A Careful Arrangement of Dictation

In this drama monologue, Paine confronts the Lord Chamberlain about reconsidering the license for his play.

Paine: Good sir, clearly, there must be something you can do.  (he smiles)  I am most willing to make whichever adjustments you bestow upon my head. Surely, we can work out an agreement of some kind.

Please, sir…I’ll have you know that my construction has been the effort of two years time. I acknowledge the fact time musn’t play a role in your censorship duties and I most certainly did not come all this way to plead with you by convincing you of my work ethics…I believe, I came here in order to meet the eyes of the man whom denies me my liberty and to ask or at least make a diligent attempt at saving my play’s fate.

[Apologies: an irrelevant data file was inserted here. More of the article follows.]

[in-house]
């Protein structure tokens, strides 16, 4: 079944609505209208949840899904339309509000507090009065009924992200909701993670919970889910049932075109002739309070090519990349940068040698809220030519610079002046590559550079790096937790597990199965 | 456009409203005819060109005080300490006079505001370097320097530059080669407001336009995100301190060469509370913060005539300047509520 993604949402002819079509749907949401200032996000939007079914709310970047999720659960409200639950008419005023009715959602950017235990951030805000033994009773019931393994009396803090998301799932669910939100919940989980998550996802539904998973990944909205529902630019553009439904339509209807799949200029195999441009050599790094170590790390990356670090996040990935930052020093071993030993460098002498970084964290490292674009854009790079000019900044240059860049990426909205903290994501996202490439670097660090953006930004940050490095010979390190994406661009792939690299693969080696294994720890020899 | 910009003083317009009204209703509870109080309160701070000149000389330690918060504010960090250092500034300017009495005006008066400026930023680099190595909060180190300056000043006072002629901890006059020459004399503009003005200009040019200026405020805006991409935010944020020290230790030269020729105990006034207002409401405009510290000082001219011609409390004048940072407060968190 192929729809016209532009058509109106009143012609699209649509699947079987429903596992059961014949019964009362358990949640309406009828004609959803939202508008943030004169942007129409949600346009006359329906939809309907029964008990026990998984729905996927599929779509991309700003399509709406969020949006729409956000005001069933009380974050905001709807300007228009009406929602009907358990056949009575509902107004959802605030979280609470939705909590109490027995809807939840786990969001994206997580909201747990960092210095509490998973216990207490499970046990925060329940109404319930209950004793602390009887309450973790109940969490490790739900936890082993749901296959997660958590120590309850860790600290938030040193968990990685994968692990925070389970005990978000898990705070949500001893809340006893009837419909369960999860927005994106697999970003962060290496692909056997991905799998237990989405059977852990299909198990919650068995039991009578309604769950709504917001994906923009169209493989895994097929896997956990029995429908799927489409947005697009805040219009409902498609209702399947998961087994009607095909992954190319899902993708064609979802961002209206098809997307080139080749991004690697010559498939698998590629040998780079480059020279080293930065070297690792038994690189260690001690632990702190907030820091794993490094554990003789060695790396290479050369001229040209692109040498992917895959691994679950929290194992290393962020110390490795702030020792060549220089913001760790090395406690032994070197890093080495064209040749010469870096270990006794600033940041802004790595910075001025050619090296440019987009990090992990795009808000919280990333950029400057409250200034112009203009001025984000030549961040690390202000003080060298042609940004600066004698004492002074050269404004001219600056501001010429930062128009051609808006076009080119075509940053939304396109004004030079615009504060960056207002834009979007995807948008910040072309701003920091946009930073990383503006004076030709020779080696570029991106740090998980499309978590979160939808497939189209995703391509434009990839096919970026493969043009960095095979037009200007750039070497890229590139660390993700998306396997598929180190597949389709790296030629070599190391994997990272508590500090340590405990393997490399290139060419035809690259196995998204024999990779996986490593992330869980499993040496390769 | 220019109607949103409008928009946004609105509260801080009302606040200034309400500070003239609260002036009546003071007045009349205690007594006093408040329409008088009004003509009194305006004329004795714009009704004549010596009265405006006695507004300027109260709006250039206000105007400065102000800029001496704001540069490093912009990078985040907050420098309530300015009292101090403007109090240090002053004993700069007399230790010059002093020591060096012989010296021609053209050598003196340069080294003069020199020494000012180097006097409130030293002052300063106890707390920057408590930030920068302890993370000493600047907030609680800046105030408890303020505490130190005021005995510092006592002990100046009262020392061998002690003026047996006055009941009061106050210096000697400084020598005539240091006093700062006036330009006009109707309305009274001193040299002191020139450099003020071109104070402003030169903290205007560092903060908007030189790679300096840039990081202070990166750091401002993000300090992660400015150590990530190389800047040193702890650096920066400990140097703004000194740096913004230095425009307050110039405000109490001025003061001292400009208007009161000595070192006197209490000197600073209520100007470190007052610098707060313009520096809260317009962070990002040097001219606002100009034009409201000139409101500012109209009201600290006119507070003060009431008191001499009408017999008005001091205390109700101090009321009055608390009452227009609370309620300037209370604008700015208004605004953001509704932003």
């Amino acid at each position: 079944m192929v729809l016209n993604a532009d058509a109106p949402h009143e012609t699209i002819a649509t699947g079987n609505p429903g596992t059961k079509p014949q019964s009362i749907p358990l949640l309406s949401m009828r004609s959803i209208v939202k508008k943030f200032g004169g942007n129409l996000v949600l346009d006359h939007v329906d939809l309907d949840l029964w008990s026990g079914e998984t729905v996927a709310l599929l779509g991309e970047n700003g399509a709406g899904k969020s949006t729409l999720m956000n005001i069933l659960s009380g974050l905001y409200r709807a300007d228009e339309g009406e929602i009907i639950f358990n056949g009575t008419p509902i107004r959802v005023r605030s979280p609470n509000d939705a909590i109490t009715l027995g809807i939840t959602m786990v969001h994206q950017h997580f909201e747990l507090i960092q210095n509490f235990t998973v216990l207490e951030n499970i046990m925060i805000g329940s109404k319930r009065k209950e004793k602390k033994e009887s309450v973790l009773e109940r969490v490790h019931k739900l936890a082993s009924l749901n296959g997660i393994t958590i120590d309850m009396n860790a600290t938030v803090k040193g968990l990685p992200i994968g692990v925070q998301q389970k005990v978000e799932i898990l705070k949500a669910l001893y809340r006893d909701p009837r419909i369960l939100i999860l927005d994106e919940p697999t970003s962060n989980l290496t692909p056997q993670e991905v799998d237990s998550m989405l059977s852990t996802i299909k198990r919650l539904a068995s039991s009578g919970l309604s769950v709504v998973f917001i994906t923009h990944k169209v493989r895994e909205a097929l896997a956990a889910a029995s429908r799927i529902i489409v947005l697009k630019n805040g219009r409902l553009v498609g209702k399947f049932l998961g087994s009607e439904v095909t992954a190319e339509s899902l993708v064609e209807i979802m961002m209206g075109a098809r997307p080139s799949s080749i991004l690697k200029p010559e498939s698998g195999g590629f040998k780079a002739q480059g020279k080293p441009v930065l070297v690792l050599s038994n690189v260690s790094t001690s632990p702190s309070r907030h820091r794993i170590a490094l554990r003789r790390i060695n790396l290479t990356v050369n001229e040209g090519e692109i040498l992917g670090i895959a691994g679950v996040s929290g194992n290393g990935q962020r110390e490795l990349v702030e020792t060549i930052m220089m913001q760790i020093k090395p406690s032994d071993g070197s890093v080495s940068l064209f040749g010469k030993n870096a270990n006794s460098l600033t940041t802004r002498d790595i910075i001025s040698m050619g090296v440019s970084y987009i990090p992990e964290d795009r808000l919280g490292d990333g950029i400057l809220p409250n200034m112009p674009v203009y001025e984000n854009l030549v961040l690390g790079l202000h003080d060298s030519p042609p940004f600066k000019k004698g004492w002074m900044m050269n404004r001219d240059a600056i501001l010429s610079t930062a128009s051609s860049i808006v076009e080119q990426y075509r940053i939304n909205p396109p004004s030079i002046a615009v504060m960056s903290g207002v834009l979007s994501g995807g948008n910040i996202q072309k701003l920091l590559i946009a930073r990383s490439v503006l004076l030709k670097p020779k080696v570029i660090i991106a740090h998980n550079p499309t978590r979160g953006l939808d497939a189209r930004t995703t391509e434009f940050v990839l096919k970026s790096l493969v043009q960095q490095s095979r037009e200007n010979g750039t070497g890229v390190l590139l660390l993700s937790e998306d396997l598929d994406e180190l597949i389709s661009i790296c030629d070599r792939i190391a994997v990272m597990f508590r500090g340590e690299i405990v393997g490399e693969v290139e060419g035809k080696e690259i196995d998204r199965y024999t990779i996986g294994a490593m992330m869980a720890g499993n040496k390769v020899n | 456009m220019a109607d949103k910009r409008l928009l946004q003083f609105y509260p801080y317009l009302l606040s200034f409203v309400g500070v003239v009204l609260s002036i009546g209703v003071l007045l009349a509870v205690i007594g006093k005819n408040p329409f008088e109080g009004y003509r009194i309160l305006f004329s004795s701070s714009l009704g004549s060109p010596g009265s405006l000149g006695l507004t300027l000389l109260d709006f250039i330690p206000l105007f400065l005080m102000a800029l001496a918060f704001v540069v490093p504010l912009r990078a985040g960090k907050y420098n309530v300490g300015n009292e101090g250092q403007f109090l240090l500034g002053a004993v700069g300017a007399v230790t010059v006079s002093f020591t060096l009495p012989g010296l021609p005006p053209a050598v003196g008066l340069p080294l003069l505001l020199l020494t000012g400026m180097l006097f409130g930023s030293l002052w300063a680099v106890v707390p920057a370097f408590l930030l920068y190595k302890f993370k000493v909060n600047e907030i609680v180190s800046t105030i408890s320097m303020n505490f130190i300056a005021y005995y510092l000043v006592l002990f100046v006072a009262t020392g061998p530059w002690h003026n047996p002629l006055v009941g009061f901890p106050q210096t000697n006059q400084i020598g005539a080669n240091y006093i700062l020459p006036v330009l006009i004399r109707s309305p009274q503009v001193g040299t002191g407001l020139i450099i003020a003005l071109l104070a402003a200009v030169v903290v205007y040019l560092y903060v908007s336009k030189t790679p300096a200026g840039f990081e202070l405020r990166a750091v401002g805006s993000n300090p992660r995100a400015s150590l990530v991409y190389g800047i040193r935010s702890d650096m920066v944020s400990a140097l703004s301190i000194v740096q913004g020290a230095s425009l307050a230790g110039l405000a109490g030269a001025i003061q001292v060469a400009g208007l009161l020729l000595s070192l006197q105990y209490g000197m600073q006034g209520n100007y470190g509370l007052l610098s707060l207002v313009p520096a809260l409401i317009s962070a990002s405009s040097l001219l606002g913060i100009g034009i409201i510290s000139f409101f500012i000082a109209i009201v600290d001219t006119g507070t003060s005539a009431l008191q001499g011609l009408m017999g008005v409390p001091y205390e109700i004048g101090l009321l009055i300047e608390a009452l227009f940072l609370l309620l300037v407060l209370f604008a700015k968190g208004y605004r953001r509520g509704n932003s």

That’s not to say I am making any false accusations of your account. Not I, not I.  I would never try to tell one, especially the Lord Chamberlain how to do your duty.  Not I, not I.  My presence is only that of which resembles a most pleasant request.

I believe what I am trying to say, without making any further mockery of myself…would you kindly reconsider my license?

If you can provide for me notes…a careful arrangement of dictation for alterations or perhaps elements you desire completely ruled out…I will most humbly oblige.

Do you think this a possibility, good sir?

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Joseph Arnone